If you set a target and either celebrate it’s achievement or give people hell if it’s not reached, guess what? People will start to deliver it at any cost. If that target is not holistic or engenders fear of failure, somewhere down the line the business and your people will suffer.
So there can be dangers in target setting but also great rewards.
So what makes a good target?
A good target will always take you towards your business vision - so you need to be clear about that for starters.
It will be holistic - in the best interests of both your Customer and your business to engender a culture of excellence.
You can’t set targets just to improve profit - you’ll probably succeed in the short term, but what will the long-term cost be if you’ve achieved your target by cutting corners on quality?
Equally, you can set targets aimed at driving Customer satisfaction above everything else, but this could cause big problems if you ignore the needs of your business profit.
You want productivity – but if you focus on productivity without any thought for quality, customer focus or value for money, you may end up being very productive doing all the wrong things.
You get the gist.
Targets, like your SMART* goals, will be challenging, but achievable. You’ll be able to measure them, and celebrate their achievement with the team.
The very best targets drive your people and your business to excel and give everyone a real sense of achievement - just like your fitbit!
Do one thing: Review your business plans and ask yourself - are my plans a route map to my business vision / my destination? Do I have targets as key milestones along the way and are those targets holistic with the customer at their heart? Do they create a culture of excellence? Is my whole team involved in their creation and achievement?
For more information on how MPL can help you, contact us here: firstname.lastname@example.org
*SMART goals traditional definition:
S - Specific
M - Measurable
A - Achievable
R - Realistic
T - Time-bound
I’ve refrained from mentioning the B word in my posts. Like many of you I’m heartily sick of the dreaded ‘Brexit’ word. It’s not that I’ve been burying my head in the sand or anything, just rather like many people I’ve not felt qualified to give advice. But there is one thing I would recommend, and that is to plan.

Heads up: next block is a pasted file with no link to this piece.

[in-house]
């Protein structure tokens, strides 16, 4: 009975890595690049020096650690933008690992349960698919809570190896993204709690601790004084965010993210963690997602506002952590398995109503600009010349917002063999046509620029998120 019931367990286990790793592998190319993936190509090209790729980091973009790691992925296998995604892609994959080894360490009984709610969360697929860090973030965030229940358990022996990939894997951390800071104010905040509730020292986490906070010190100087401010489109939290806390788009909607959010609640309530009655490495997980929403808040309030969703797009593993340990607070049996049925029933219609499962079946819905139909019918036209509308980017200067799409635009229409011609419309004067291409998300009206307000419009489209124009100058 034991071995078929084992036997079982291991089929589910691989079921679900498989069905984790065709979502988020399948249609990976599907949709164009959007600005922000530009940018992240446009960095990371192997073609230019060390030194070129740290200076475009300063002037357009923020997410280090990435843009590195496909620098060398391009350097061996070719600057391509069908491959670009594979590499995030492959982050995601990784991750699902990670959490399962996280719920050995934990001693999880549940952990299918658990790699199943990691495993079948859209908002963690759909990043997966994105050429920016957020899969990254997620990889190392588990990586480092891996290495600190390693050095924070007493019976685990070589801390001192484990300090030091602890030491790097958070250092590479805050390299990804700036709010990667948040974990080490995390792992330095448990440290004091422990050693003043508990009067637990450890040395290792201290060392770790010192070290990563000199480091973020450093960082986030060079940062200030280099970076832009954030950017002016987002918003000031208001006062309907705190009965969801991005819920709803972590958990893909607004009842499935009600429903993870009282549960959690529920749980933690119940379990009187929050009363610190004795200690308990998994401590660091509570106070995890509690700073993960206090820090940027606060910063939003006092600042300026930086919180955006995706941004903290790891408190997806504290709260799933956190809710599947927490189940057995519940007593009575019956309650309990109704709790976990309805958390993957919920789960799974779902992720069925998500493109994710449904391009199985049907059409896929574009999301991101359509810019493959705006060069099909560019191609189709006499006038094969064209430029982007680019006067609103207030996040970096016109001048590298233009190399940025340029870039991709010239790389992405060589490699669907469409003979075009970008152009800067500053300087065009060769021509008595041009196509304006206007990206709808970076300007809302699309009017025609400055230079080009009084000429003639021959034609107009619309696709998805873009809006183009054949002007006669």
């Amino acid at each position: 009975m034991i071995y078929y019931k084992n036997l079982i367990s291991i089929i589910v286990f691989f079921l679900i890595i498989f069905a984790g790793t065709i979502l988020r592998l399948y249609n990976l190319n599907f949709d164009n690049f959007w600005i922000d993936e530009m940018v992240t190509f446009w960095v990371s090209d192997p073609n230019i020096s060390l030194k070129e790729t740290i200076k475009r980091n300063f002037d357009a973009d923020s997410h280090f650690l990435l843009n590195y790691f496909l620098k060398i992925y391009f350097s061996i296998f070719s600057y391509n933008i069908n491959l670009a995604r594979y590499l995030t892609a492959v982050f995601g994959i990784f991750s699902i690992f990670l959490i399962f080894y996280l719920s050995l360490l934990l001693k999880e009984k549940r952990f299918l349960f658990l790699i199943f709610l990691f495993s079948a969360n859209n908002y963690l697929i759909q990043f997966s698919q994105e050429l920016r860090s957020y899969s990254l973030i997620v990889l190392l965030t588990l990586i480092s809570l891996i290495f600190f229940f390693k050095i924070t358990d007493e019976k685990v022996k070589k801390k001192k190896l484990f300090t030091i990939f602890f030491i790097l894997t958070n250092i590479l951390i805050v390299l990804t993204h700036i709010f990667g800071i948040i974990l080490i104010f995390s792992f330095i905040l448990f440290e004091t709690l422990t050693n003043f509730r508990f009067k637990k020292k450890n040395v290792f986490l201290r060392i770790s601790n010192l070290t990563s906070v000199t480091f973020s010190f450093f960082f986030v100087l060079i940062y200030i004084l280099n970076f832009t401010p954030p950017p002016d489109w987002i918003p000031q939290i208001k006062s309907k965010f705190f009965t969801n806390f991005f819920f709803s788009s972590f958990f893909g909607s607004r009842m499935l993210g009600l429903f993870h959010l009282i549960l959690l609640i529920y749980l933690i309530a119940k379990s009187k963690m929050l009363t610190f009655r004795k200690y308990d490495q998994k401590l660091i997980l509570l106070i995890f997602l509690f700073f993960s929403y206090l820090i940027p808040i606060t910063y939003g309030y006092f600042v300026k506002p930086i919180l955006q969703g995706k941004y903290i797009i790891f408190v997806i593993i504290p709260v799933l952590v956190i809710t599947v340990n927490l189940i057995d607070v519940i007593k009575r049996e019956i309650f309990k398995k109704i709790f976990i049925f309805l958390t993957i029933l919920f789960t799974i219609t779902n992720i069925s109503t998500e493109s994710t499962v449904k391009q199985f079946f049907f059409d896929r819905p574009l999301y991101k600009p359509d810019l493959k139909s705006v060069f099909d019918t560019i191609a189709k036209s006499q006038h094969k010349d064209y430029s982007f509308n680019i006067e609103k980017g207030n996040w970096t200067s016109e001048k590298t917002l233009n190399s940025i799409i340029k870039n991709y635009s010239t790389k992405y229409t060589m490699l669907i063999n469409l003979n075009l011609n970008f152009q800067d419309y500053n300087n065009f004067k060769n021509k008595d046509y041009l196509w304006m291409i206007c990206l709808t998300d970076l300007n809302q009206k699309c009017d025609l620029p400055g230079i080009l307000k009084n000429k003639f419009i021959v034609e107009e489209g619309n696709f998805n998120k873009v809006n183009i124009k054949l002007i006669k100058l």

Not knowing which way we’re going to go, let alone what’s going to happen then, can perhaps make people think what’s the point of planning when your crystal ball has totally clouded over.
Any time you work on a business plan you are faced with two things.
Now at anytime those ‘unknowables’ take an amount of guesswork based on things like the starting point of your business, the economy, strength of the pound, forecasts etc. So you plan using what you know and your best guesswork based on your current knowledge.
With Brexit/no Brexit looming those ‘unknowables’ are worse than usual since they can be a totally different set of unknowables depending on a hard Brexit or even no Brexit at all! Suddenly your best guesswork is built on very little knowledge and two possible outcomes at extremes of each other.
I usually say that planning is fun but I imagine planning for many businesses at the moment is a nightmare. So many factors are outside individual businesses’ control it can feel like you’re going to hit sheet ice and there’s not a damn thing you can do about it.
But I still believe in planning. Plan based on what you know and then plan based on what you can imagine. Planning in the current climate is going to need some creativity. Brainstorming how a hard Brexit or no Brexit might affect your business; get your team, your suppliers, your Customers involved, perhaps a third party unconnected with you who can add a ‘naive’ or independent view.
This is about planning for the worst case scenario but it can also be about recognising opportunities for example the effects of a weakened pound on exports, tourism, staycations etc.
McDonald’s taught me a lot about the importance of planning, and how to be smart about it. I learned that planning is a team sport; most effective when it involves the people it affects as well as those who will deliver on it. Add someone with no bias or axe to grind into the mix, and you will develop a truly effective plan.
I learned that you listen to those with the skills and experience, but you also consider the new and the different; that it’s ok to re-visit what might once have been considered crazy or just plain wrong for the business, as things change, and the ‘right time’ comes along.
I learned that you have a system for planning that makes it routine, regular, consistent; that keeps you focused on the end goal, even when you need to adapt, or change your route.
A plan for me isn’t something to be made then stuck in a drawer it needs to be dynamic; reviewed and adapted to changing circumstances. And 2019 may prove the most fluid yet.
Do one thing: Review your business plans. Do they include worst case scenarios or potential opportunities?
For more information on how MPL can help you, contact us here: email@example.com
Imagine you have a boat. It’s the start of a new year and you’ve just set sail, headed out to sea - full of optimism and excitement. Captain of your destiny. Owner of your fate.
But where are you headed? Wherever the current takes you? Slave to the tide and the prevailing wind? Or have you plotted a course to take you to your dream destination?
Now imagine that boat is your business.
Business navigation is no easier than navigating the ocean, but just like sailing the high seas, you’ll always be better off with robust preparation and planning, so give some thought to the following: